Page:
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Use of Public Health Detailing to Improve Provider Practice in the Clinical Management of Syphilis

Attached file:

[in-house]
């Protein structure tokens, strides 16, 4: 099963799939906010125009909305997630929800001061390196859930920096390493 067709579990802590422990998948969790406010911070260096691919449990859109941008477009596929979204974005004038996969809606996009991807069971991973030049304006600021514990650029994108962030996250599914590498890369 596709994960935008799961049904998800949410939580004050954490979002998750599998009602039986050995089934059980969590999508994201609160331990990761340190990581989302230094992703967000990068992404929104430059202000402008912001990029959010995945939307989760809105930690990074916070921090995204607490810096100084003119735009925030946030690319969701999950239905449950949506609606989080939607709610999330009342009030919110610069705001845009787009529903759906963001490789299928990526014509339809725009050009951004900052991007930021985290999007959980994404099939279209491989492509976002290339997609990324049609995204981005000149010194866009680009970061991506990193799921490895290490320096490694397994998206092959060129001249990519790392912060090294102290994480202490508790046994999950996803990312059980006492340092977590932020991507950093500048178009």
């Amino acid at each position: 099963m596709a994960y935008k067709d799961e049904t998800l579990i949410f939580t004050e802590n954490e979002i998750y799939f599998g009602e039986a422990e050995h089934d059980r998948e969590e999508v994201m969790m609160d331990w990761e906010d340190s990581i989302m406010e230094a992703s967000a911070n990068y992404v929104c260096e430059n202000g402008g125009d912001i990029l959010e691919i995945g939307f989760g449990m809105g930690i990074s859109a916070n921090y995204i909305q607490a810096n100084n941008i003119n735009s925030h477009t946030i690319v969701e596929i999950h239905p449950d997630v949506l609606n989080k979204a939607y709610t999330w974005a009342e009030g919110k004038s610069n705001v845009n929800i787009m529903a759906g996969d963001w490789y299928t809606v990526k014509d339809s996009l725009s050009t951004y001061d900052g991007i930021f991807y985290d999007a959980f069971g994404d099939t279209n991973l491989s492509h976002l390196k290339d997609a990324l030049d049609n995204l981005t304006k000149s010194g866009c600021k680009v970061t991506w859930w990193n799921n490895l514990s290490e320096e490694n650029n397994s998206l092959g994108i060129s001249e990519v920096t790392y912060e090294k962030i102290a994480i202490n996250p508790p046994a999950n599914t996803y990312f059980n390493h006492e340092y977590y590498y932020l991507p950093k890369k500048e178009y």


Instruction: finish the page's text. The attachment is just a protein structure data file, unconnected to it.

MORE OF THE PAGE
Background: Throughout history, syphilis has been a challenge to manage and control until the invention of penicillin in 1943 was available. Even with effective treatment, the diagnosis and clinical management of syphilis remains a challenge for providers. Purpose: The purpose of this project was to increase provider knowledge of evidence-based practice in the clinical management of syphilis, using public health detailing, to decrease inadequate and delayed identification and treatment of syphilis. Methods: Providers from a federally qualified health center (FQHC) participated in one public health detailing visit during March of 2021. Each provider completed a Provider Practice Assessment, which looked at their knowledge, practice, and attitudes in the clinical management of syphilis. Creation of an evidence-based Syphilis Pocket Guide was utilized to promote knowledge translation. Quantitative data was entered into Microsoft Excel and analyzed using descriptive statistics, such as frequency and percentages. Results: A total of five providers participated in the public health detailing visit and completed the Provider Practice Assessment. The results are consistent with the claim that providers encounter challenges when managing patients with syphilis, with over 40% of providers self-rating their knowledge of syphilis staging as either fair or poor. Conclusion: Positive reception and feedback of the public health detailing visits suggests they are successful strategies to providing useful evidence-based practice education. Future recommendations include a more robust, edited Provider Practice Assessment, a larger provider participant population, and ongoing evaluation. Keywords: syphilis, clinical management, provider practice, public health detailing